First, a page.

Piano Man

I have a thing about clean hands, and I can trace that right back to my first piano lessons aged six. Before you got to touch the pristine white keys of Mrs Frame's upright piano, you washed your hands in hot water and Imperial Leather soap, and then dried them on a clean starched towel. A whiff of that exotic, luxurious aroma still brings me right back there. I can smell it now.

My next piano teacher was Sr Frances, a Good Shepherd nun who announced one day as we sat side by side at the piano that she thought I should take organ lessons. Her thinking was, and the phrase she used has stuck in my mind ever since, "because every parish needs a priest that can play the organ".

I was 12. That's jumping guns, counting chickens and putting carts before horses all in one.

The truth was that although I loved music, I never wanted to be a classical pianist. I had had a traumatic experience playing Handel’s Arrival of the Queen of Sheba at Newry Feis, where my foot shook so much I kept holding the sustain pedal down and the whole thing ended up like the Queen of Sheba falling into a big pot of soup. But I did love the idea of being the piano man. The man at the centre of the craic, the guy who would check on a night out to see was there a piano and what sort of nick was it in, and was it locked and would it be ok… I worked out chords for 80s chart classics from Howard Jones to Axel F, and spent ages at our piano at home, tinkering around, making my own arrangements of Irish songs from a glorious little green hard-backed book called Cas Amhrán. My Óró 'Sé do Bheatha 'Bhaile was a classic.

My father had a lovely singing voice, and came from that generation of "if you’re going to sing a song sing an Irish song". So for him it was the Oul Claddagh Ring, Cliffs of Dooneen or the Granemore Hare…and it’s a perpetual sadness that for all the evenings we sat in the living room looking at each other, and all the Saturday nights he belted out songs in the kitchen while enthusiastically burning sausages to Céilí House, I never even thought to accompany him on the piano singing one of his songs.

I must confess, now, I had a wee sneaky tinkle right here in the NCH one time when I was 17. We’d come down to Dublin for a big competition, and when no-one was looking I slipped onstage through the big heavy door, and found the grand piano unlocked. I played the Wexford Carol to a silent ovation from an empty hall. Thank you Dublin.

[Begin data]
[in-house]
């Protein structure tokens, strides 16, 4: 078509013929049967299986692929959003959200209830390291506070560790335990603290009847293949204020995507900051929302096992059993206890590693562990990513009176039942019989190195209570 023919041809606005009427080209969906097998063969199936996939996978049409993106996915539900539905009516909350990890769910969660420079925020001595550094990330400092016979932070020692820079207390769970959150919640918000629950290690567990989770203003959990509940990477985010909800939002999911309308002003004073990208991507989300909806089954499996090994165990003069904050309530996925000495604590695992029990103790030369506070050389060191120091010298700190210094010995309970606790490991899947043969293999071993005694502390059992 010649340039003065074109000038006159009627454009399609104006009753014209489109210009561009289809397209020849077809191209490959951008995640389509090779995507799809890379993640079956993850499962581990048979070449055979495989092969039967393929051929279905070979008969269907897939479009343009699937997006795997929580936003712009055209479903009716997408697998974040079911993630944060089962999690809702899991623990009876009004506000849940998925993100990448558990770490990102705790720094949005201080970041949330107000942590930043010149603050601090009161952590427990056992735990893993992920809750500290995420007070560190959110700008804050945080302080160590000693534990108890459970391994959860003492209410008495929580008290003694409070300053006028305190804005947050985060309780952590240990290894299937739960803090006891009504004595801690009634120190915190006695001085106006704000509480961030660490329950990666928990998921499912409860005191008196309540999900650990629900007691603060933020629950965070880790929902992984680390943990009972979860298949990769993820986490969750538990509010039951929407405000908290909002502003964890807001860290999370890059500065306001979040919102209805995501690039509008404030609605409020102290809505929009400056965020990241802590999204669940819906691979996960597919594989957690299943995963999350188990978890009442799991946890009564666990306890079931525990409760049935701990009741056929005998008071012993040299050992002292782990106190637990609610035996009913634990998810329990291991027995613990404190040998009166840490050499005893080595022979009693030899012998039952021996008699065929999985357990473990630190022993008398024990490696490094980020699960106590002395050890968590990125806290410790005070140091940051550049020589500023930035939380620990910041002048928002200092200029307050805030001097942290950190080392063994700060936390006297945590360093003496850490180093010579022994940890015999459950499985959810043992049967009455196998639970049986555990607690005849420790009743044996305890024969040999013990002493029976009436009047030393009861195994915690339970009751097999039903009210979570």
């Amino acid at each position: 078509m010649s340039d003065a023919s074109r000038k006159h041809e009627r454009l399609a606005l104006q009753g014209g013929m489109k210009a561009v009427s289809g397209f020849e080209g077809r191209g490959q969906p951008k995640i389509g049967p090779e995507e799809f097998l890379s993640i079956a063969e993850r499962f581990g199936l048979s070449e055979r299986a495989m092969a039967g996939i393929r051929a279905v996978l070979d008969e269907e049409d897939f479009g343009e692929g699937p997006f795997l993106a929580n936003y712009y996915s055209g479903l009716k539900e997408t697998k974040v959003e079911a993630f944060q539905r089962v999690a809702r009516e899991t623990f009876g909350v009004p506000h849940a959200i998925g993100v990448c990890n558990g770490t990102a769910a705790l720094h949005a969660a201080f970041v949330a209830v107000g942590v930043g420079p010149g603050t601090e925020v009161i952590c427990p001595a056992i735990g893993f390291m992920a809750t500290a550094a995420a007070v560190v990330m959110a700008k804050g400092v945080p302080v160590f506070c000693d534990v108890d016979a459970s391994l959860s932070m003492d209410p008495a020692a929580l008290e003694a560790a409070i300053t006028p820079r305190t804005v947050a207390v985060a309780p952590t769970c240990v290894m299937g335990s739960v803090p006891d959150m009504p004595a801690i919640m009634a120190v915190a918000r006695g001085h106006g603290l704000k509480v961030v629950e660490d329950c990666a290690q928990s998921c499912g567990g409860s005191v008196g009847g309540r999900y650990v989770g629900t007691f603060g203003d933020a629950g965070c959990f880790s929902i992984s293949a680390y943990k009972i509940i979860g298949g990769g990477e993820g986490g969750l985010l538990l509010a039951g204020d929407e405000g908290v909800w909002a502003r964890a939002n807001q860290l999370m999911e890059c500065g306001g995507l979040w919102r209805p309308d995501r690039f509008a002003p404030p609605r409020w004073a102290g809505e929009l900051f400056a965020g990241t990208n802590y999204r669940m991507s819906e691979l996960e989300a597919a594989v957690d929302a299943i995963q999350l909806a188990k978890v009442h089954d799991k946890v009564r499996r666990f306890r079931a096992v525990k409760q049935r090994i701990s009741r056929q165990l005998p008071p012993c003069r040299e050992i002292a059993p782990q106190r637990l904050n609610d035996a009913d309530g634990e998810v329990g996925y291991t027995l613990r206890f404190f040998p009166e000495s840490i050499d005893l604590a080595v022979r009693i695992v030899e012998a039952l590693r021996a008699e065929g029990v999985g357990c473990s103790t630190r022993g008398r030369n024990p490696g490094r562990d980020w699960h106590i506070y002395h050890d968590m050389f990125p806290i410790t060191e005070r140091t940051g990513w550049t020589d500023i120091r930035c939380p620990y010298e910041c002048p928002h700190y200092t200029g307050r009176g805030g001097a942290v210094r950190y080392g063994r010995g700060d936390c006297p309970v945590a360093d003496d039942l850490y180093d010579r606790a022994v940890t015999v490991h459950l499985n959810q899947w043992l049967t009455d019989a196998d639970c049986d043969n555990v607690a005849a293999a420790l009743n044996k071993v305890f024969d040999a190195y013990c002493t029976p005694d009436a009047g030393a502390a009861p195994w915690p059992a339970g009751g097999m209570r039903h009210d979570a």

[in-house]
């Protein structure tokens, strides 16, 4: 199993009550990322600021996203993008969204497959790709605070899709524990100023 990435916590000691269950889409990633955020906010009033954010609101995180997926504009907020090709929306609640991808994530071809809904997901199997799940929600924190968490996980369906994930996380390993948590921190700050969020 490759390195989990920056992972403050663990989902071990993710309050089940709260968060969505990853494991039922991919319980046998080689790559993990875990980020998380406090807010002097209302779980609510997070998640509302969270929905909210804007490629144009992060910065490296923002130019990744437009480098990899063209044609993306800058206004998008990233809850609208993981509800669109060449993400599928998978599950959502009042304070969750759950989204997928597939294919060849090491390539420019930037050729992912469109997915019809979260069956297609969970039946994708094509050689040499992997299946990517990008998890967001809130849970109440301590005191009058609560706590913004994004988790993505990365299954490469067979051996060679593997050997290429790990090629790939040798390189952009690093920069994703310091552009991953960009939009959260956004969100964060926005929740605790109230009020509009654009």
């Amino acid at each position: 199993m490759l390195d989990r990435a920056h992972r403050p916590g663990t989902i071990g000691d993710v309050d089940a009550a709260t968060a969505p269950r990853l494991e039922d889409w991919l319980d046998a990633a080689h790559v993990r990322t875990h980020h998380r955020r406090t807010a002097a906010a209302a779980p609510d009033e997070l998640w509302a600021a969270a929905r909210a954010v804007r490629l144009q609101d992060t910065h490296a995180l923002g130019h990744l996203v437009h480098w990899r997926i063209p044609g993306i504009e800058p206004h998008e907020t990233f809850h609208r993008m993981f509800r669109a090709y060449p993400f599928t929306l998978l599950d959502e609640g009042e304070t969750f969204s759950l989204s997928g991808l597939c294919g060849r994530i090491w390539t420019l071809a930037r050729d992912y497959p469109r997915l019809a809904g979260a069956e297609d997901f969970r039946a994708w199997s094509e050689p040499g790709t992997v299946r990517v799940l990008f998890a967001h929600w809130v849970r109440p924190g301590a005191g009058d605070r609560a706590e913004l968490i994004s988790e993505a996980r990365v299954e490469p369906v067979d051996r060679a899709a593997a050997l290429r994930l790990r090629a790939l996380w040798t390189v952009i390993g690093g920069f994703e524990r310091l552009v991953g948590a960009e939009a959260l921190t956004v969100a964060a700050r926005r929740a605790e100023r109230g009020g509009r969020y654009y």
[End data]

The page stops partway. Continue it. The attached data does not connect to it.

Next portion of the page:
But then a son came along who also played piano…

A few Christmasses ago, I realised that while I can do the Wexford Carol and a bit of Carolan and The Boys from the County Armagh in whatever key you want, Spanish Train by Chris de Burgh, this guy, this guy can do Wuthering Heights, Bohemian Rhapsody, all the ABBA stuff, Elton John, you name it, with all the trimmings, fistfuls of notes all in the right order, augmented and diminished chords… and if he doesn’t know it, he’ll work it out quicker than me…

As a parent that’s both exhilarating and sobering. The genes have worked and found a new generation. But they’re stronger, sharper, quicker. So over time, I found myself, not in the hotseat at the keyboard calling the next song, but sitting on my cajon, a little box beside the piano, tapping out a rhythm, and watching young goldenballs doing his thing. Prouder than punch, like, but waiting like a greyhound in a trap for someone to call a tune he didn’t know, ready to jump in and remind people that I used to be able to do this.

One day I came home from work and before I got to the front door I could hear Mícheál Ó Súilleabháin’s beautiful sweeping piano piece Woodbrook, one of my faves, coming from our living room. I stopped and listened, wondering was it a recording, and then realised it was the son playing it on our piano. And it’s hard to describe what that feels like…a child of yours has learned a piece that you love, that he loves too, and that’s momentous and significant and moving. But it’s more than that. It’s like when we used to talk about handing on the faith, that they grasp something that you showed them, like catching a first fish, so that in all that they do and in all the places they go in life, they hold on to something from you.

- John Toal

You can hear the full Miscellany programme from Sunday 19 December 2021, by going here.